Re: Science and Theology

From: Don Winterstein <>
Date: Thu May 06 2004 - 03:50:25 EDT

Peter Ruest wrote:

"...I don't think believers in the God of Abraham, Isaac and
Jacob, and in the Lord Jesus Christ need myths."

That's myth not in the vulgar sense (roughly equivalent to fairytale) but in the sense of a story or model of origins. A literal reading of Genesis provided such a myth that was satisfactory to people of the Judeo-Christian tradition for many generations.

I claim everybody needs one. If the traditional one fails, we must come up with a revised version. Your own concordant version of Genesis 1 qualifies.


  ----- Original Message -----
  From: Peter Ruest<>
  To: Don Winterstein<>
  Sent: Wednesday, May 05, 2004 9:48 PM
  Subject: Re: Science and Theology

  Don Winterstein wrote:
>... Peter Ruest and I
>appear to differ with most on this forum in believing that living
>physical beings are just too darn complicated to have emerged in all
>their messy glory entirely through the functioning of natural processes
>without some explicit intervention from God. Peter (if I understand
>correctly) believes the input was in the form of persuasion, whatever
>that means, while I'm drifting towards a belief in the need for some
>form of coercion--making stuff do what it ordinarily would not have been
>capable of doing...

  Persuasion and coercion are Howard Van Till's terms. He seems to have
  derived them from process theology, with which I disagree (see my recent
  discussion with him). I accept it as quite natural that God would
  occasionally make "stuff do what it ordinarily would not have been
  capable of doing", i.e. plain miracles. But, at the same time, I believe
  that God is careful not to yield to our craving for "a sign" (Mat.
  16:4). He desires us to believe in him and love him out of a free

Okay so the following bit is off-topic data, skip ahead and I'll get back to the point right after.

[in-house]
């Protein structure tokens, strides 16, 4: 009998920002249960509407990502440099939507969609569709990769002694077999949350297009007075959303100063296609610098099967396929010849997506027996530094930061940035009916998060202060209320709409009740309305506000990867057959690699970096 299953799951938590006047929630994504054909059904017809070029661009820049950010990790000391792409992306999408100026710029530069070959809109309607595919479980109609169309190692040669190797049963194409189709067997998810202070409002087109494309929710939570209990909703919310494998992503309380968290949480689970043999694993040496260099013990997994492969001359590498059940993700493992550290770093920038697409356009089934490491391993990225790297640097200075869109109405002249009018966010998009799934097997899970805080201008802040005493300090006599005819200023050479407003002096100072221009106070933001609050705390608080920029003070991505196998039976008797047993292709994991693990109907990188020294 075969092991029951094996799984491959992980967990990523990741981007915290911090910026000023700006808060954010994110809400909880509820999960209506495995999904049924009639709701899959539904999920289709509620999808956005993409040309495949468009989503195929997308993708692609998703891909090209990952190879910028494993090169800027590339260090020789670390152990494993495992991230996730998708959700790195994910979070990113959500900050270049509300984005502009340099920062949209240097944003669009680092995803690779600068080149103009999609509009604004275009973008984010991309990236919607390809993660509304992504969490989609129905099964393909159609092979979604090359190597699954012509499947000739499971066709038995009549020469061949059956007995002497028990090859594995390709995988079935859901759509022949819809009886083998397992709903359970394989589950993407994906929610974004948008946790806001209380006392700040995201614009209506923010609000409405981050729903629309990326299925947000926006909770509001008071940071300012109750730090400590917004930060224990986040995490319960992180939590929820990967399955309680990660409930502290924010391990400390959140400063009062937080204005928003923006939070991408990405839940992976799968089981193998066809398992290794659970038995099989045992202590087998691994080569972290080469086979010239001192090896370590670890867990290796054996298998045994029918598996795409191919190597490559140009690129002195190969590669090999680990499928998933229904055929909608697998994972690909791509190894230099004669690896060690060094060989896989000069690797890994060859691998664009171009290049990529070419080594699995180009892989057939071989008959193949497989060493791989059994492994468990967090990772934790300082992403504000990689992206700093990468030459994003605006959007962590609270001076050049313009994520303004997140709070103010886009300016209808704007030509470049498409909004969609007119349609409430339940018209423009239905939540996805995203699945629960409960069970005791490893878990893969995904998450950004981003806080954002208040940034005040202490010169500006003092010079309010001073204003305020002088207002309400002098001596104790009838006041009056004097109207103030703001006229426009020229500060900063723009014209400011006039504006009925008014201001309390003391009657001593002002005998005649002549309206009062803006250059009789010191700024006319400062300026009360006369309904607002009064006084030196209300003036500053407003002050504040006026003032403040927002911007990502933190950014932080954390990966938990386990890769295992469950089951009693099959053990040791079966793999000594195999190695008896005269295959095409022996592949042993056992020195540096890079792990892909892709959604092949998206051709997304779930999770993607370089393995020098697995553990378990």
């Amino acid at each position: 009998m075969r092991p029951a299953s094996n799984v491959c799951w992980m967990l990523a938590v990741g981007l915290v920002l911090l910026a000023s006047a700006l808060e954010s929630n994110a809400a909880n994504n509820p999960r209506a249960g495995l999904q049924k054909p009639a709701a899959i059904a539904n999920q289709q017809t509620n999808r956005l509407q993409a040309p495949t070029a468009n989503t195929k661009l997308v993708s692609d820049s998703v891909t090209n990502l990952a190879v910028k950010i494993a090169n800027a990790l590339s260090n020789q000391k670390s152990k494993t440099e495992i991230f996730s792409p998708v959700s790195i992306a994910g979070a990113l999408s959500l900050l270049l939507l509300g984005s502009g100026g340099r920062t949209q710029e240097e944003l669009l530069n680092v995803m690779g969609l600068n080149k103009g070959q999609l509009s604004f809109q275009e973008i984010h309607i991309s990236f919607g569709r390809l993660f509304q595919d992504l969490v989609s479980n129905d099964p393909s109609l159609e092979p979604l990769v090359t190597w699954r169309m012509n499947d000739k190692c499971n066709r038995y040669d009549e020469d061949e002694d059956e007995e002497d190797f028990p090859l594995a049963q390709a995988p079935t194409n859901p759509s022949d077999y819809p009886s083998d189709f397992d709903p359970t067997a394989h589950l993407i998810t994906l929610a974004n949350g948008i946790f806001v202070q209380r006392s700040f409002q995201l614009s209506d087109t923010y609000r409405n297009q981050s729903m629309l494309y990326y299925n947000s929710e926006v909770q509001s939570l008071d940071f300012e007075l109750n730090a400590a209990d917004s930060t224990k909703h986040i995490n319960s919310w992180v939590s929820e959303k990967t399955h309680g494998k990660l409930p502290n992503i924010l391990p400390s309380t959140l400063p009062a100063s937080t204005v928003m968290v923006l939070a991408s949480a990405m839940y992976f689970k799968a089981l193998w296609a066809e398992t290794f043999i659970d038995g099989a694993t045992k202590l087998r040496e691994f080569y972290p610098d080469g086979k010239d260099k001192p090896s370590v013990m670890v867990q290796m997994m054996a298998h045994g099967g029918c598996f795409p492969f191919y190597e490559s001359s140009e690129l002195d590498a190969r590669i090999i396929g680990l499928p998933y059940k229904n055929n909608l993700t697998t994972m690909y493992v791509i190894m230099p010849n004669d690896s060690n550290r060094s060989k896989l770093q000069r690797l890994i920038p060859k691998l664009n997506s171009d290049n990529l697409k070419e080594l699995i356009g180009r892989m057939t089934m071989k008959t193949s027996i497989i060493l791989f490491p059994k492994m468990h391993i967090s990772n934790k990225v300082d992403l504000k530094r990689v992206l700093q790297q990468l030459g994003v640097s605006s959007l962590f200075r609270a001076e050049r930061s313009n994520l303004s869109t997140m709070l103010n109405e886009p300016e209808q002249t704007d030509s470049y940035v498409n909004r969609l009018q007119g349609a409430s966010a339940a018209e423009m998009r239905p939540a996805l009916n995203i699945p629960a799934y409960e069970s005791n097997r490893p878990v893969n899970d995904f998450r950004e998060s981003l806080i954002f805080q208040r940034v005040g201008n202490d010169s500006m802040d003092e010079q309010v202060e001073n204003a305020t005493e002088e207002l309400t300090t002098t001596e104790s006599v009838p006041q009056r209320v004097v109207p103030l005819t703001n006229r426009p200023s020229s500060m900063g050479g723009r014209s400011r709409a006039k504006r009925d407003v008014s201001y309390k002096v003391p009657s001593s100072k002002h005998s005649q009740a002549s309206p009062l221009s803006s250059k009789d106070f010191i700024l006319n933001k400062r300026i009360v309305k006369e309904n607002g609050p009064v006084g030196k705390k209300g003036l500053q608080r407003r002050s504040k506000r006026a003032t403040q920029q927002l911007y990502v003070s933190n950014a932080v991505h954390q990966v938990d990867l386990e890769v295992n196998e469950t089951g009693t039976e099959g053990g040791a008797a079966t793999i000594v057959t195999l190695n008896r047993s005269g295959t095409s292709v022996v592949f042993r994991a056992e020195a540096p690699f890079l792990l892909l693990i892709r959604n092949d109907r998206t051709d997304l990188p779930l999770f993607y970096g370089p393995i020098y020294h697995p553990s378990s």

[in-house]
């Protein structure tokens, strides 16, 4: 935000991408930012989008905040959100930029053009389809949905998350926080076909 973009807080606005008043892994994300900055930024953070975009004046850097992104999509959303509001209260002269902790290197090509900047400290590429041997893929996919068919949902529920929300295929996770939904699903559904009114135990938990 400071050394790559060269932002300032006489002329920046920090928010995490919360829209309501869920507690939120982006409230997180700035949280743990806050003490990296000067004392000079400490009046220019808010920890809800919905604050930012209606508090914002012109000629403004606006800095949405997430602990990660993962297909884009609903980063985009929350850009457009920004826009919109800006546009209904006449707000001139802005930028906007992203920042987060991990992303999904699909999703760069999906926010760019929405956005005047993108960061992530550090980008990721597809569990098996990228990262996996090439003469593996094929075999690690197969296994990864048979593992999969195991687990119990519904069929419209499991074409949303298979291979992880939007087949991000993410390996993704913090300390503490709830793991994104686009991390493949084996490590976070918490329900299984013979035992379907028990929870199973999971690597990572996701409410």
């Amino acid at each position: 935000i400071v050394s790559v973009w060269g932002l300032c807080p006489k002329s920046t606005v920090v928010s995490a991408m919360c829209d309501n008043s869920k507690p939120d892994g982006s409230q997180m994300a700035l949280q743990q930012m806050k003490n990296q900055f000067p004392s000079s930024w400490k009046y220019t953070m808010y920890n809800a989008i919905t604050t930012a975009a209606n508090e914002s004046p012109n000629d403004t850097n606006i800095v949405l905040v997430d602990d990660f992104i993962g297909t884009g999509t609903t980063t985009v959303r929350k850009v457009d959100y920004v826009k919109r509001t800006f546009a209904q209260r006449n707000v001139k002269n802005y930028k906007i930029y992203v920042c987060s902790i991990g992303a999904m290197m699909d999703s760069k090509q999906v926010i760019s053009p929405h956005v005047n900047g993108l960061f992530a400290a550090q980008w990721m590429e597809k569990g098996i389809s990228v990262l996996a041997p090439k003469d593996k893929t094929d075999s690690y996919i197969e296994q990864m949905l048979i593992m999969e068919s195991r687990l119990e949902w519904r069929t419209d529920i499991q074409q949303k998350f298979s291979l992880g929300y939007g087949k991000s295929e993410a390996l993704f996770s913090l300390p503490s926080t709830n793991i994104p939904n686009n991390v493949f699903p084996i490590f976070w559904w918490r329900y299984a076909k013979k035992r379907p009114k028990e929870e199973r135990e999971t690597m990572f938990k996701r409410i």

choice. Furthermore, he gave humans the task of subduing the Earth and
  taking care of it. This requires us to be able to do science, which
  implies a reliable, repeatable working of the laws of nature - without
  any discernable divine interference (beyond keeping them existing and
  working). Nevertheless, even with this self-restraint, God has his
  "hidden options" of guiding natural processes to virtually any degree he
  chooses, without science being able to discern it, because he can work
  within the indeterminacy of quantum processes. My reasons for this
  proposal are twofold: theologically (according to the Bible), there is
  much "creating" going on in God's continual providential dealing with
  his creation; and scientifically, there is the extremely complex
  biosphere produced by the extremely weak and slow mechanism of natural
  selection of random mutations.

>None of us may be even remotely close to the truth, but we need models
>of origins for the same reasons that people have always needed myths.
>Besides, if you have a model, you may eventually come across data that
>will tell you you were wrong. No model, no progress.

  I sympathize with your modesty and agree that all of our models are
  still far from the whole truth (1 Cor. 13:12: "now we see in a mirror,
  dimly"), but I don't think believers in the God of Abraham, Isaac and
  Jacob, and in the Lord Jesus Christ need myths.


  Dr. Peter Ruest, CH-3148 Lanzenhaeusern, Switzerland
  <<>> - Biochemistry - Creation and evolution
  "..the work which God created to evolve it" (Genesis 2:3)
Received on Thu May 6 03:48:33 2004

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